Doing a little early morning tuning at the 2012 DSM Shootout. Matt Arruda's 9 second 4g63 Swapped E30 BMW Infamous Performance New England DSM Norwalk, OH. 20th Annual DSM Shootout August 17th-19th, 2012.





4g63 Turbo Manifold Swap #1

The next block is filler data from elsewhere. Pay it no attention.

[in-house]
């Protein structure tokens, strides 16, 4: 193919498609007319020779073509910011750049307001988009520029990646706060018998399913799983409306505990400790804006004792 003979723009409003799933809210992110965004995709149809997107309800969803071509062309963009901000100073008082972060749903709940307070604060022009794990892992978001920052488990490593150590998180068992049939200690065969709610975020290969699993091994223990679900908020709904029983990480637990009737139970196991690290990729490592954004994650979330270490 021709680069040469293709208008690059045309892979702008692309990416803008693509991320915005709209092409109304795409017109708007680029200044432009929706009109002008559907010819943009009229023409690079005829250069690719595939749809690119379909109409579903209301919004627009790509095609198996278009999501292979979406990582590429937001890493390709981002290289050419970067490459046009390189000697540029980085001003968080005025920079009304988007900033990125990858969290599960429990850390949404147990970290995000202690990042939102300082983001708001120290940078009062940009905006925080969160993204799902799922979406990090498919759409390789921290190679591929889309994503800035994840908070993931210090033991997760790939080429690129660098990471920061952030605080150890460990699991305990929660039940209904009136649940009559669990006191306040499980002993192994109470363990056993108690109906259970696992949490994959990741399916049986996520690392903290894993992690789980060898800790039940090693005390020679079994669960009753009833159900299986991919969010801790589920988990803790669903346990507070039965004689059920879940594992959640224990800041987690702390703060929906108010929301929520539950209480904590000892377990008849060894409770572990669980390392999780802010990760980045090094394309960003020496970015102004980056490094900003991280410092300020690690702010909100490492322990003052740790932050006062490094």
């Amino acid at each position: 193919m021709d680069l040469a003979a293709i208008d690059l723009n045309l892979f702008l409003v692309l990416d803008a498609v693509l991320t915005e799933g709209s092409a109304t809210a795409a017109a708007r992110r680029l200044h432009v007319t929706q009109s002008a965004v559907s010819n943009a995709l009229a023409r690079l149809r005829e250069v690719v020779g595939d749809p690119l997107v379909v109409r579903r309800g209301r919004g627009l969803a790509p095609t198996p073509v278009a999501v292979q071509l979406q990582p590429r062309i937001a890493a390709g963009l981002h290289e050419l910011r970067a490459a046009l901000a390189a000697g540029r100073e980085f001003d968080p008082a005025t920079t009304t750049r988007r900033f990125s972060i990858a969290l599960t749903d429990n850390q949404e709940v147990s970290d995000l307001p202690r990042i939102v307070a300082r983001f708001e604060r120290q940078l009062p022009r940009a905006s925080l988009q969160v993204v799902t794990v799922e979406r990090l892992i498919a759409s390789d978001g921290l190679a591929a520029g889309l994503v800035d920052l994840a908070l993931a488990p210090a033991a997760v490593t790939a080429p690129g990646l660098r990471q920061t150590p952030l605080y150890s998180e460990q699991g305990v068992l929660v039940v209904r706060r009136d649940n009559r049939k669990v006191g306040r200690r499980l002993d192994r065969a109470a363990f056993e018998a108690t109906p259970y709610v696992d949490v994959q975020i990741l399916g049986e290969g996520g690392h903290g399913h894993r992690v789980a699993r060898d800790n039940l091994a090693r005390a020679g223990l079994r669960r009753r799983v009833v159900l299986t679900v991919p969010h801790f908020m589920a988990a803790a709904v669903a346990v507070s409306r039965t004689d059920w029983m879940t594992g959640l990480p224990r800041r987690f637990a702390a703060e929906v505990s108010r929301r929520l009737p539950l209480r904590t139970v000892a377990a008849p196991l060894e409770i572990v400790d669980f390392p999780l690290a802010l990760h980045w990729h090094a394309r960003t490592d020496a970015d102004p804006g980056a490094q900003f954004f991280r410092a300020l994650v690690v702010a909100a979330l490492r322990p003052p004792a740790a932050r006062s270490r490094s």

This is one of the problems I found after the Thursday night test & tune. Over the next 2 days, I kept watching my airflow counts dropping gradually in my logs and knew what was going down. Then I decided to drive it to work and it sounded like somebody was running next to me with a lawnmower... further confirming that I knew what was going on. Yep. Pre-turbo Exhaust leak. It still had balls when I mashed the gas, but I could tell it wasn't right. I was surprised because when I found the crack, I realized I shouldn't have even been able to spool the turbo. This manifold flows better than the stock piece, sure... but unless you get one made of inconel, it's a raging pile of crap. Get rid of it. 304 stainless doesn't cut it. I even had the lower turbo/Exhaust brace in place, so it wasn't getting wrenched on accelerating and decelerating. This thing just wore out & broke off from heat and pressure, and it did it in less than 2000 miles. Yes, it's the one in the polishing video. Other things that are a good idea to do... 1) always use factory turbo bolts and washers. You're supposed to replace them with NEW bolts and washers. Use FACTORY TORQUE SPECS! 21-23lbs + 60-70° 2) Stainless Steel 3mm turbo gaskets are re-usable. Worth the investment. 3) Use Stainless Steel ARP head studs. They don't break off like OEM ones do. This job sucks when you snap off factory studs. Use FACTORY TORQUE SPECS! 19-21 lbs (even on ARP hardware) for the M8 nuts. 21-23 lbs on the outer two M10 nuts if you have a 2g. 4) if you have to replace one, just get the EVO manifold. It dwarfs both the 1g and 2g. The turbo flange is bigger, so put my turbo port & polish video to use. It doesn't need to be ported like the 2g part does, and it's a thicker cast making it last much longer. If you have the cash, go ahead and buy the Forced Performance cast manifold. You won't regret it. 5) The only people that will know why this video is called Manifold Swap #1 are the people who read the info. I have a brand new FP manifold that's being ceramic coated, and I had bought it prior to this failure, not anticipating that it would happen. Lucky me. I hated where the tubular bits ended up in my engine bay, and they're preventing me from re-installing my polished valve cover. The only reason I put that thing on my car was because the 2g stock manifold was ugly. Ugly, sure... but it works just as good and more reliably than these tubular things. If you buy a manifold, buy a CAST manifold.